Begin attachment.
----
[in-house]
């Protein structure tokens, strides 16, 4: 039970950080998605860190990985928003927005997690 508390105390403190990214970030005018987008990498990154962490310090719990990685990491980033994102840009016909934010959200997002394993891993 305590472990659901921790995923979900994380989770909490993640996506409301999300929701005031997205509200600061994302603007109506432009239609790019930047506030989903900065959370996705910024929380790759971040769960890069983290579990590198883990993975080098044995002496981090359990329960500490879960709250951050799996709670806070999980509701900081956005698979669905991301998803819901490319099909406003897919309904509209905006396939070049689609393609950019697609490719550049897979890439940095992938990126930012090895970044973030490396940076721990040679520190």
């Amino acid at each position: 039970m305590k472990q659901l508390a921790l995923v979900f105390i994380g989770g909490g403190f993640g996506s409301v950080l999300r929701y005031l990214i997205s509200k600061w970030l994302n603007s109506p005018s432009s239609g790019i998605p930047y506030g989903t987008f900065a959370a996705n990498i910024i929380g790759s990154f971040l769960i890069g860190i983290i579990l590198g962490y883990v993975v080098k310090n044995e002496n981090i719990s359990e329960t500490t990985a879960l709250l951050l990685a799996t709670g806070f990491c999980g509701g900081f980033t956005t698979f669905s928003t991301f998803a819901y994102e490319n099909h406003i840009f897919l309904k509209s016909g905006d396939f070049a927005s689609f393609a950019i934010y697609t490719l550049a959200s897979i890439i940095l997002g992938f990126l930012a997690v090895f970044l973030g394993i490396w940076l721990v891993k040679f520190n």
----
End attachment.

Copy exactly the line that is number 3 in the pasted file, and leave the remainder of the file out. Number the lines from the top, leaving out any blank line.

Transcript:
């Amino acid at each position: 039970m305590k472990q659901l508390a921790l995923v979900f105390i994380g989770g909490g403190f993640g996506s409301v950080l999300r929701y005031l990214i997205s509200k600061w970030l994302n603007s109506p005018s432009s239609g790019i998605p930047y506030g989903t987008f900065a959370a996705n990498i910024i929380g790759s990154f971040l769960i890069g860190i983290i579990l590198g962490y883990v993975v080098k310090n044995e002496n981090i719990s359990e329960t500490t990985a879960l709250l951050l990685a799996t709670g806070f990491c999980g509701g900081f980033t956005t698979f669905s928003t991301f998803a819901y994102e490319n099909h406003i840009f897919l309904k509209s016909g905006d396939f070049a927005s689609f393609a950019i934010y697609t490719l550049a959200s897979i890439i940095l997002g992938f990126l930012a997690v090895f970044l973030g394993i490396w940076l721990v891993k040679f520190n």